Ring Fit Adventure review (in progress)

No pain, no XP gain

I hate exercise.

It’s not that I hate being fit, or exerting myself, or anything like that. I just find typical exercise incredibly boring, and the moment my interest begins to wane even a tiny bit, I’ve already lost. For that reason, I’ve long looked to video games as a potential solution to that problem, as keeping me invested on the gaming side of the package offers me more hope of not giving up on the physical side. In fact, some of the best shape I’ve ever been in in my life was when my local arcade had a selection of Dance Dance Revolution machines, and I was heading there multiple times a week to get my (awkward) groove on.

Nintendo is a company that’s long invested in trying to combine gaming and exercise, and for a while, I had hope that Wii Fit might be something that I’d stick with longer-term. The problem was, it never really felt like a serious, focused piece of software to me. Even though it featured a number of different types of activities, they often seemed disconnected, with an obvious divide between the smaller minigames, the half-hearted exercise routines, and the more serious yoga lessons. I genuinely liked the idea of the Wii Balance Board as an accessory, but it came with obvious limits to its usefulness.

In contrast, I wasn’t sure what to think of the new Ring-Con that comes as part of Nintendo’s latest fitness-focused effort, Ring Fit Adventure. While it’s essentially a Pilates ring with a Joy-Con slot, having never used a Pilates ring myself, I worried that an accessory focus mainly on arm movements would have similar limitations to the leg-focused Wii Balance Board. Still, I was curious, and took up Nintendo’s offer to get a copy of the game for review.

Now, before I go on, let me be clear: This is a review that’s very much still in progress. I came at Ring Fit Adventure not as a reviewer trying to burn though as much of the game as possible in time for embargo—in part because that’d be difficult to do—but as someone who wanted to try to legitimately integrate the game into my daily life in order to get healthier. Basically, the same position most people buying it will be coming from. Because of that, and my commitment to having one proper-lengthed play session a day over the past two weeks, I’m still far off from beating the game, and continue to have a few questions about its long-term potential.

Yes, for those of you who aren’t overly familiar with Ring Fit Adventure, this is an exercise game that you can (theoretically) beat. Unlike Wii Fit and other similar fitness titles, Nintendo built Ring Fit Adventure around the core ideas of an adventure RPG. After entering a few personal details and doing some light customization to your avatar, you’re presented with something quite rare in exercise games: a cinematic cutscene. Here, we meet the Ring-Con’s own avatar named Ring, who’s in need of help in winning back his magical abilities from the hulking gym rat monster Dragaux. At least at the point that I’m at, the story is a pretty simple one of good versus evil—though I’ve come to feel like Dragaux’s “evil” is actually quite often justified—but it serves as the foundation for gameplay that’s very different from what we’ve seen before.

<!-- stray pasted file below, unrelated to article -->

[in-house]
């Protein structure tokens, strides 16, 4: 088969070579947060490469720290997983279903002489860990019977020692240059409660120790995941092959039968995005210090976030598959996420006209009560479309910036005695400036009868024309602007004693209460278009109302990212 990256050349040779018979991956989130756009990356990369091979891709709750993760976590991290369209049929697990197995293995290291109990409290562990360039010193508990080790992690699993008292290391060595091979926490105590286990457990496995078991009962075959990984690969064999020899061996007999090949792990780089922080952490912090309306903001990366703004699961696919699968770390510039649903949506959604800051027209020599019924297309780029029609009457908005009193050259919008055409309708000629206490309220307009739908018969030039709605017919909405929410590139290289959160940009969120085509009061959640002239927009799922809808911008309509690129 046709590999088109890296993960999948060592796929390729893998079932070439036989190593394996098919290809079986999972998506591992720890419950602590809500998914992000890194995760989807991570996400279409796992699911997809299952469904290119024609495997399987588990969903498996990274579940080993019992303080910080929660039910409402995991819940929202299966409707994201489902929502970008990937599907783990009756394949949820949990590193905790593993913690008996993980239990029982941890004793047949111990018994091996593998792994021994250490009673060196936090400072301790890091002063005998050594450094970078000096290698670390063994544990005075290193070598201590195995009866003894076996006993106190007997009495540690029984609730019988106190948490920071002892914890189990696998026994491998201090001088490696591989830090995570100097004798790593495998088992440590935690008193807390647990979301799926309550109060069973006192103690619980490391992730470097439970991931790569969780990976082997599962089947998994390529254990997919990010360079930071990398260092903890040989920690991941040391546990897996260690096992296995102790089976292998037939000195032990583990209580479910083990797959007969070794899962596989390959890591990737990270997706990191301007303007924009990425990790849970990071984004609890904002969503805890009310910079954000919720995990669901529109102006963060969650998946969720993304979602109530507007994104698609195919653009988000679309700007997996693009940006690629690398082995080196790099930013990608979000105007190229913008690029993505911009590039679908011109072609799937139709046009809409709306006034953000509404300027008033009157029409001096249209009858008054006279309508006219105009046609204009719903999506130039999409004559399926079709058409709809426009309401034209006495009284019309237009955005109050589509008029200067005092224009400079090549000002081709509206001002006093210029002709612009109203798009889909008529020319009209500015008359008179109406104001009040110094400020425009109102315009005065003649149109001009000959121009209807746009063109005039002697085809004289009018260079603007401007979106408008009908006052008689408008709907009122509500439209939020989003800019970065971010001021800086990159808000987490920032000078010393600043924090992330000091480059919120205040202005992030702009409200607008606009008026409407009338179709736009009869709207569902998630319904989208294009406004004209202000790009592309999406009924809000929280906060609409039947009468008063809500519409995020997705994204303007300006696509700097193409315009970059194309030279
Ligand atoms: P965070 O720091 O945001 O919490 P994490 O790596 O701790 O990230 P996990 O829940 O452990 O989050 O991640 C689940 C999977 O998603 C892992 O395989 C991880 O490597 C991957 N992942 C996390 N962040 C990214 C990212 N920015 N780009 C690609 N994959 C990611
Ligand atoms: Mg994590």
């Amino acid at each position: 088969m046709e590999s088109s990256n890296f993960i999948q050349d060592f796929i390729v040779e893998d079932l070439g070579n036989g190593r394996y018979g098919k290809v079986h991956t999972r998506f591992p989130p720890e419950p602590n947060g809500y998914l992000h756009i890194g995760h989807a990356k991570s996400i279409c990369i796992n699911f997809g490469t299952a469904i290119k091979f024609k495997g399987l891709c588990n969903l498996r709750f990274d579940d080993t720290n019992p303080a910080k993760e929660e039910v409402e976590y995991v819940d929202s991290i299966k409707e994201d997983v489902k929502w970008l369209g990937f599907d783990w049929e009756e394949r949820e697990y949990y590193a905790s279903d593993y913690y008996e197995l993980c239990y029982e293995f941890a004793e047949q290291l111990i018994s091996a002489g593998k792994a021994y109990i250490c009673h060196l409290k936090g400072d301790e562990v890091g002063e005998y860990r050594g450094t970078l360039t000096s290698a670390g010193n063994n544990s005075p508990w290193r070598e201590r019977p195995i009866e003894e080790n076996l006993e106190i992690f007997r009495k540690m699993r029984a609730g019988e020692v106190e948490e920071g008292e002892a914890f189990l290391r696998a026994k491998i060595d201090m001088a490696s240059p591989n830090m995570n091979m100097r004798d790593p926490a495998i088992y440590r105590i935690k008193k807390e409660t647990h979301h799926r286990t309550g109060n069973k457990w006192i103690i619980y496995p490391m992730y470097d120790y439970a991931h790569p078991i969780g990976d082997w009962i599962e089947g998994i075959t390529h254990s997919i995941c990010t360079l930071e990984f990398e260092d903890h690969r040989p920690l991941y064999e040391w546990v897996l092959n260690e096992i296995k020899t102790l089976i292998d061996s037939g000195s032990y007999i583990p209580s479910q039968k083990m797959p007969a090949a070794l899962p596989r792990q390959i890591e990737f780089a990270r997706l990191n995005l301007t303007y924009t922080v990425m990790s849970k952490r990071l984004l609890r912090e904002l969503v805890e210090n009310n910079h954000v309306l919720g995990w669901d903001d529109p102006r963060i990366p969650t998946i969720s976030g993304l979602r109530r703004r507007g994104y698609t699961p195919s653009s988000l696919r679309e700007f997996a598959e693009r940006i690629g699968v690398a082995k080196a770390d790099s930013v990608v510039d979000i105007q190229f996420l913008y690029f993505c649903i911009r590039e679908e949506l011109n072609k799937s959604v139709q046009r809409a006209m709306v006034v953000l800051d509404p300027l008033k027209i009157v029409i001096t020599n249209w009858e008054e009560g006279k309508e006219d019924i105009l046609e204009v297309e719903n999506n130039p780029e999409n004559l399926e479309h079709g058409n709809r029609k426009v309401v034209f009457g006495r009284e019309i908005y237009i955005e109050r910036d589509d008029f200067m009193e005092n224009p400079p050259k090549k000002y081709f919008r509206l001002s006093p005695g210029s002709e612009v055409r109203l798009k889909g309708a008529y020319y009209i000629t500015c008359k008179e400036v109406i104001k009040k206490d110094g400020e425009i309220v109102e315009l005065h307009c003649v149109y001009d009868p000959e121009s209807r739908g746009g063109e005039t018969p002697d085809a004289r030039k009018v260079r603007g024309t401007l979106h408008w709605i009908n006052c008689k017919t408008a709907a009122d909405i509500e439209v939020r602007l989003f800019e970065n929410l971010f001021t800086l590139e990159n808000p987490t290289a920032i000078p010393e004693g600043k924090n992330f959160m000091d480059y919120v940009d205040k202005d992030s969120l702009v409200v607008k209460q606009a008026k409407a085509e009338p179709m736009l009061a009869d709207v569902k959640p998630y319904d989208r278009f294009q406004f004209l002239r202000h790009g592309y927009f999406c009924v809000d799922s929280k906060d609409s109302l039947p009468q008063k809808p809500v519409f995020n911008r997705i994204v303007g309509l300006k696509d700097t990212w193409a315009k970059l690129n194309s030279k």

An example of Ring Fit Adventure‘s numerous optional minigames

Ring Fit Adventure plays out as a series of worlds, each of which features a progressively larger map dotted with wildlands to explore, towns to buy items or equipment from, or challenges to overcome—all of which leads up to a boss encounter with Dragaux. Explorable areas will be the main focus of your playtime, and having your character run along the (at-times-branching) path requires you to run in place in real life, your movement tracked by strapping the left Joy-Con to your upper left thigh. While traversing the area, manipulating the Ring-Con in different ways produces a variety of results. Squeeze the sides of the band together, and Ring will expel a gust of air that can break open boxes or open doors. Stretch the band horizontally, and Ring will suck in nearby items, allowing you to collect money, ingredients for making health-replenishing smoothies, and more. You can jump by pointing the Ring-Con toward the ground and squeezing it with proper timing, while other more specialized uses pop up from time to time, be it opening chests, destroying path-blocking boulders, or propelling human-powered vehicles.

While Ring Fit Adventure earns its “adventure RPG” title in ways I’ll get to in a moment, I do want to be clear that you won’t be journeying around open worlds or have any freedom to leave the predetermined path. In practice, Ring Fit Adventure can feel more akin to playing an endless runner, where you’re responsible for accelerating your character and making sure their path stays clear, but not much more than that. Still, that doesn’t mean that gameplay here feels shallow. There’s always a variety of things littered about to collect or avoid or get past, and accomplishing all of those with real-world body movements absolutely add a layer of engagement that you might not feel if the only requirement was a constant tap of a finger on a touchscreen.